One-way ANOVA followed by Tukey post hoc analysis was implemented for statistical analysis of experimental groups resuscitated under different oxygen tensions after cardiac arrest. Student’s t test was implemented to determine significance of in vitro experimental groups and the arterial pO2 values for the two reperfusion animal groups. Data expressed as percentage of control (PDHC activity) were log transformed before analysis, which tended to produce a more Gaussian distribution. Regression analysis (test for trend) was performed to determine if [SIN-1] significantly affected PDHC activity and/or NT immunoreactivity. A value of p < 0.05 was considered significant.
Whereas there were no significant differences in baseline physiologic parameters, including pH, temperature, pO2, and pCO2 between animal groups, the pO2 at 30 min reperfusion for hyperoxic animals (467.6 ± 29.7 mm Hg, SE, n = 8) was significantly greater (p < 0.001) than the pO2 of normoxic resuscitated animals (89.2 ± 4.3 mm Hg, SE, n = 8).
The values for brain tissue maximal PDHC specific activity obtained in these experiments are within the range of previously published results for canine PDHC activity . After 10 min global ischemia followed by 2 h reperfusion, animals that were ventilated under hyperoxic conditions exhibited approximately 37.5% less hippocampal homogenate PDHC activity (p < 0.05 one-way ANOVA; Tukey post hoc analysis), compared to sham-operated control animals or those resuscitated under normoxic conditions (Fig. 1A). Comparisons were made of enzyme activity in some samples that were thawed in the absence and presence of PDHC phosphatase plus added MgCl2 and CaCl2 to verify that the enzyme was completely dephosphorylated and therefore maximally active (see Materials and experimental methods). No differences in activity were observed when samples were thawed in the absence or presence of PDHC phosphatase (not shown).
In general, neurons within the hippocampus are selectively vulnerable to delayed cell death after global cerebral ischemia/reperfusion compared to neurons in the frontal cortex [24,25]. Postulated reasons for selective vulnerability include Differences in susceptibility to oxidative stress, excitotoxic receptor activation, apoptotic mechanisms, and metabolic failure [26–29]. To determine if early, prelethal loss of PDHC activity relates to selective vulnerability, we also measured PDHC activity in homogenates of frontal cortex. In contrast to the loss of enzyme activity observed in the hyperoxic hippocampal samples, there was no significant change in cortical PDHC activity in samples from either the hyperoxic or the normoxic animal groups (Fig. 1B).
Previous HPLC measurements of oxidized fatty acyl groups present in the brains of hyperoxic and normoxic resuscitated animals indicated that hyperoxic ventilation exacerbates postischemic oxidative modification of lipids . To determine if hyperoxia also promotes protein oxidation, we measured levels of 3-nitrotyrosine immunoreactivity in the hippocampus and cortex of nonischemic animals and at 2 h reperfusion after hyperoxic or normoxic resuscitation. In the hippocampus of animals resuscitated under hyperoxic conditions, an approximate 26% increase in 3-nitrotyrosine immunoreactivity was detected by ELISA, compared to sham-operated control animals and those resuscitated under normoxic conditions (p < 0.05, one-way ANOVA, Tukey post hoc analysis) (Fig. 2A). This difference was not observed in the cortex of these animals, consistent with the preservation of PDHC activity in this brain region (Fig. 2B).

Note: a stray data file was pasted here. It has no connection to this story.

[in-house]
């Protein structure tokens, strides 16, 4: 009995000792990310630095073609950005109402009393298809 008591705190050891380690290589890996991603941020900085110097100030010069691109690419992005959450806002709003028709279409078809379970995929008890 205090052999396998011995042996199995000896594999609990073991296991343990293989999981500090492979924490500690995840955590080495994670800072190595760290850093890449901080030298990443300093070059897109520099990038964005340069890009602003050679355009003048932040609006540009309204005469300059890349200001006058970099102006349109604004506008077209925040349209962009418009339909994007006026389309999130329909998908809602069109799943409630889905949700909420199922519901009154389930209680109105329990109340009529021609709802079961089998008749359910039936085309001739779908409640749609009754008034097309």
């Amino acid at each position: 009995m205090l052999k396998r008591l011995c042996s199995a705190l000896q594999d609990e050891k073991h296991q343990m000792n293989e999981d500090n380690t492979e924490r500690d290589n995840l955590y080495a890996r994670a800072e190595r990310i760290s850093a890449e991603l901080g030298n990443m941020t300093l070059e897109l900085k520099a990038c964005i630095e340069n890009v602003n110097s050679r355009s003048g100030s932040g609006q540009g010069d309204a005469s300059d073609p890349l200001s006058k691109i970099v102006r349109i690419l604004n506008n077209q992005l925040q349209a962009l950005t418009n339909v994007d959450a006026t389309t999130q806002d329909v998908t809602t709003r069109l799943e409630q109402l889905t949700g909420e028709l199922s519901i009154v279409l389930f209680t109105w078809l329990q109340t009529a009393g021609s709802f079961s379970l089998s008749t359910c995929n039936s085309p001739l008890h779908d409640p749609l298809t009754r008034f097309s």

Whereas correlative relationships exist between loss of PDHC enzymatic activity and 3-nitrotyrosine immunoreactivity, with regard to both brain region and resuscitation protocol, we performed immunoprecipitation experiments to provide more direct evidence that PDHC is subject to tyrosine nitration during reperfusion. Figs. 3A and 3C are images generated from a representative immunoblot using a cocktail of monoclonal antibodies to PDHC subunits applied to proteins from hippocampal homogenates precipitated with an antibody to 3-nitrotyrosine. PDHC E2 subunit immunoreactivity present in samples from the hyperoxic-resuscitated animals was significantly greater than that of normoxic-resuscitated animals or sham-operated controls (Fig. 3B). A trend toward increased levels of other subunits was also observed (Fig. 3C). We therefore conclude that PDHC contains tyrosine residues that are nitrated during cerebral ischemia and hyperoxic reperfusion.